The storm’s almost here. There are notes of transformation at work, underscoring the momentum and giving us bigger stakes, bigger expectations. Roy chooses to rescue Alice’s horses, a reversal of the act which cemented him as one of Frank’s outlaws. All Alice has wanted all season is to fix up her ranch for sale, but on the eve of Frank’s arrival she chooses to stay. Whitey kills a man. Bill, too, is beginning to be redeemed in the eyes of the people.
Now that Roy and Bill are reunited, the Shoshone Indian is only seen once more, disappearing over a rise framed by a swirl of pale pink cloud. He is, or was, known also to Roy. Roy saw him die trying to cross a river after it turned out he couldn’t swim. A foolhardy effort of pride, like a blind man going looking for a gunfight.
The wind gusts. Ilyovi feels it, says it’s coming. It’s morning of the next day, and Frank’s gang rides out early for La Belle. Their passage raises a cloud of dust visible over the horizon. In closer shots the sun diffuses through it, near and hot, and all you can hear is horses neighing in the distance, old windmills creaking, and faint thundering hooves rising in volume until Frank Griffin’s gang finally comes clattering into the town’s main square.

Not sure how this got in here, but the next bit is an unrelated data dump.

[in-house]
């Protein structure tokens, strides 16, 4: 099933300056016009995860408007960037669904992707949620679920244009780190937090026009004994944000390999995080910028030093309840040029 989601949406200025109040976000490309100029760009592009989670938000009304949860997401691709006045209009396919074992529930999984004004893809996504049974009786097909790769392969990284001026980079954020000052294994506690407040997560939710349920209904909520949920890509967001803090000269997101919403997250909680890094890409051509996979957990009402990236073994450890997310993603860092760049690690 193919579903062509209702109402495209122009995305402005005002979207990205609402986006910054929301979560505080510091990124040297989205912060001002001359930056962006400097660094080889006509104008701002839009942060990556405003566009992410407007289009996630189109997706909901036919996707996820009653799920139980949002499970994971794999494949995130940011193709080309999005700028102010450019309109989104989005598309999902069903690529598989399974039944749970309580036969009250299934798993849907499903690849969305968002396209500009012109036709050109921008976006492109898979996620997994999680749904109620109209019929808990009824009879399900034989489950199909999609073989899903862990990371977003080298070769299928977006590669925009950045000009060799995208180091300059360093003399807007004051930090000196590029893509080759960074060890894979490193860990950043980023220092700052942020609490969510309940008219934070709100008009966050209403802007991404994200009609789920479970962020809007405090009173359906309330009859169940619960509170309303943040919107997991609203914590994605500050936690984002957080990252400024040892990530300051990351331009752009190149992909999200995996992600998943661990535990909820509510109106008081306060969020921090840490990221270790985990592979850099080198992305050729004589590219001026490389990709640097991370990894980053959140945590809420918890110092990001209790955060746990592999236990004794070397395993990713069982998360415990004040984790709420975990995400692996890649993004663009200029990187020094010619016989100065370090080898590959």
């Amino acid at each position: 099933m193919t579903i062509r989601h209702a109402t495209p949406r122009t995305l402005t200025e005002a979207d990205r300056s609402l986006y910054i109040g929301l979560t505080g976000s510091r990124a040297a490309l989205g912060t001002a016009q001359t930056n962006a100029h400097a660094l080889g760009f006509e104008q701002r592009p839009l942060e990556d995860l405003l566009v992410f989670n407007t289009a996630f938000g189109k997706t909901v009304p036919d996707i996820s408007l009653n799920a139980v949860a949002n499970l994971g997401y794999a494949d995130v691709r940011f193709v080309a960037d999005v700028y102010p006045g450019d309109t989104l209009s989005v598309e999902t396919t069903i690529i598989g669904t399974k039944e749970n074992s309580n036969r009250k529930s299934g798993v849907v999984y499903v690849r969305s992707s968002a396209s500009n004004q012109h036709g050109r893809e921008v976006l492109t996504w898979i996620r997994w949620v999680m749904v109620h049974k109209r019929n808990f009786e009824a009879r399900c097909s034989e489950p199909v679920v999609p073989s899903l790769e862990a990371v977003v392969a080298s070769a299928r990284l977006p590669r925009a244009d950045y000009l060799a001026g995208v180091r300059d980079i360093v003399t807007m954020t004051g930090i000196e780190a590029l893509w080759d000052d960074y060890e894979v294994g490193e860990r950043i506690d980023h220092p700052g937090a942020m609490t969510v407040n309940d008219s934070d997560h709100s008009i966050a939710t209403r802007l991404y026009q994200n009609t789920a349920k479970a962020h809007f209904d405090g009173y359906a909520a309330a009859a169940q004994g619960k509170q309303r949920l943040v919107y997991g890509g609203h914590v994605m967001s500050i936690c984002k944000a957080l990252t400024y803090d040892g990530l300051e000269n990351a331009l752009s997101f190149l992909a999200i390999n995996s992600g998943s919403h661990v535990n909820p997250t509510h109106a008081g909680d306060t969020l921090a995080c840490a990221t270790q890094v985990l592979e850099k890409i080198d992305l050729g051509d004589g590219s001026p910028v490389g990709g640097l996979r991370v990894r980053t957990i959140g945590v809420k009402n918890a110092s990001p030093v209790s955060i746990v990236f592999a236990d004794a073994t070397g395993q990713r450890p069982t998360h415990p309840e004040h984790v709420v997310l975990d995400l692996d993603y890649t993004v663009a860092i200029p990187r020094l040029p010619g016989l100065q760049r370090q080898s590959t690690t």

As they come in past the sheriff’s office Whitey, poor ol Whitey, he steps outside into the light of the sun through a thick screen of dust, drawin both his big dumb pistols, and someone throws a fucking knife into his chest. He’s dead. It’s a big sucky moment type thing, and it’s made even worse, because nobody notices. Nobody. He didn’t even get to die like a hero. Whitey just got straight up murked.
It’s here where Scott Frank draws the boundary between the real and the fiction, the men and the gods. Frank’s gang rampages through the town, slaying everyone they come across. Their indiscriminate carnage has them hurling firebombs into buildings and firing into the Hotel La Belle, charging on horseback through its windows and raging up the stairs, cutting down anyone in their path. One of the Devlins almost gets Alice, but Mary shoots him off the top of the saloon. Another on horseback crashes out a second floor window to land in the blazing wreckage of a building below.